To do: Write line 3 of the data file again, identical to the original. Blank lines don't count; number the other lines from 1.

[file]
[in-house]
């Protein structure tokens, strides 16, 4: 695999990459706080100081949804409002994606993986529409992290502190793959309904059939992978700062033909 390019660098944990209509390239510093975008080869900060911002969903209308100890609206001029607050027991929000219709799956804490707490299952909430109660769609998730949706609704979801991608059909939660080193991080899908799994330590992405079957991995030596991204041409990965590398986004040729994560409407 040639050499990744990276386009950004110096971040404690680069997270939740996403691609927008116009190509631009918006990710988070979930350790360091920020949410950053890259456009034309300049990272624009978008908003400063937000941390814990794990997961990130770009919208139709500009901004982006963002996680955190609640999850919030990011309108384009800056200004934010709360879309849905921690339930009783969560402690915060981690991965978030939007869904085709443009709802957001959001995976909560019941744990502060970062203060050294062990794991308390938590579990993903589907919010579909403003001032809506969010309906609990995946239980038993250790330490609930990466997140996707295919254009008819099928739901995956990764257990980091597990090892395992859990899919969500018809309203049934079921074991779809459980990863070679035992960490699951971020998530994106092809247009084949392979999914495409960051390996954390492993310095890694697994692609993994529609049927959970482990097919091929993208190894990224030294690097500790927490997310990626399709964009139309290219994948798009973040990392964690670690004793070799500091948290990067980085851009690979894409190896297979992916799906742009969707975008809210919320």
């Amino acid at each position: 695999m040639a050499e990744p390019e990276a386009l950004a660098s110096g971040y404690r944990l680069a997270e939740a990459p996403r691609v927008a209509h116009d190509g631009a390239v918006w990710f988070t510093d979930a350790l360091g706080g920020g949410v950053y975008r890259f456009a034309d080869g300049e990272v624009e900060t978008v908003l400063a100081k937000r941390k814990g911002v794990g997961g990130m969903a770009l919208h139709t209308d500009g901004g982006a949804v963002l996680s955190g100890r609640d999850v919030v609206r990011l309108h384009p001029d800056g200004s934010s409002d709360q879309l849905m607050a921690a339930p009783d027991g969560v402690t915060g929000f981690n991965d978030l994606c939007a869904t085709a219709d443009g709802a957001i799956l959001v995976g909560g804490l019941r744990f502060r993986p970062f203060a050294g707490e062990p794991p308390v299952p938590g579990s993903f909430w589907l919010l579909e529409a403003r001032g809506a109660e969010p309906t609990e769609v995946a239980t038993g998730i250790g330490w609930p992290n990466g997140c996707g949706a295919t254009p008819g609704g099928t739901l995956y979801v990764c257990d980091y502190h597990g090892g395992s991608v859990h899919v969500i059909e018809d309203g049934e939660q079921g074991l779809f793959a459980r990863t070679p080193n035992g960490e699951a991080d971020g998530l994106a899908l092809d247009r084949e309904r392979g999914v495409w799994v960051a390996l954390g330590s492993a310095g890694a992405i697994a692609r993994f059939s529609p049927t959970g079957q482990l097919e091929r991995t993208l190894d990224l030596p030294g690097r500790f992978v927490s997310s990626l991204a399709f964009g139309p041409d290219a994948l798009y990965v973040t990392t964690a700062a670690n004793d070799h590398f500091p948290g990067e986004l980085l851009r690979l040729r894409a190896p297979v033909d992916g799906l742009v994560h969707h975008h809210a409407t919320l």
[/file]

């Amino acid at each position: 695999m040639a050499e990744p390019e990276a386009l950004a660098s110096g971040y404690r944990l680069a997270e939740a990459p996403r691609v927008a209509h116009d190509g631009a390239v918006w990710f988070t510093d979930a350790l360091g706080g920020g949410v950053y975008r890259f456009a034309d080869g300049e990272v624009e900060t978008v908003l400063a100081k937000r941390k814990g911002v794990g997961g990130m969903a770009l919208h139709t209308d500009g901004g982006a949804v963002l996680s955190g100890r609640d999850v919030v609206r990011l309108h384009p001029d800056g200004s934010s409002d709360q879309l849905m607050a921690a339930p009783d027991g969560v402690t915060g929000f981690n991965d978030l994606c939007a869904t085709a219709d443009g709802a957001i799956l959001v995976g909560g804490l019941r744990f502060r993986p970062f203060a050294g707490e062990p794991p308390v299952p938590g579990s993903f909430w589907l919010l579909e529409a403003r001032g809506a109660e969010p309906t609990e769609v995946a239980t038993g998730i250790g330490w609930p992290n990466g997140c996707g949706a295919t254009p008819g609704g099928t739901l995956y979801v990764c257990d980091y502190h597990g090892g395992s991608v859990h899919v969500i059909e018809d309203g049934e939660q079921g074991l779809f793959a459980r990863t070679p080193n035992g960490e699951a991080d971020g998530l994106a899908l092809d247009r084949e309904r392979g999914v495409w799994v960051a390996l954390g330590s492993a310095g890694a992405i697994a692609r993994f059939s529609p049927t959970g079957q482990l097919e091929r991995t993208l190894d990224l030596p030294g690097r500790f992978v927490s997310s990626l991204a399709f964009g139309p041409d290219a994948l798009y990965v973040t990392t964690a700062a670690n004793d070799h590398f500091p948290g990067e986004l980085l851009r690979l040729r894409a190896p297979v033909d992916g799906l742009v994560h969707h975008h809210a409407t919320l």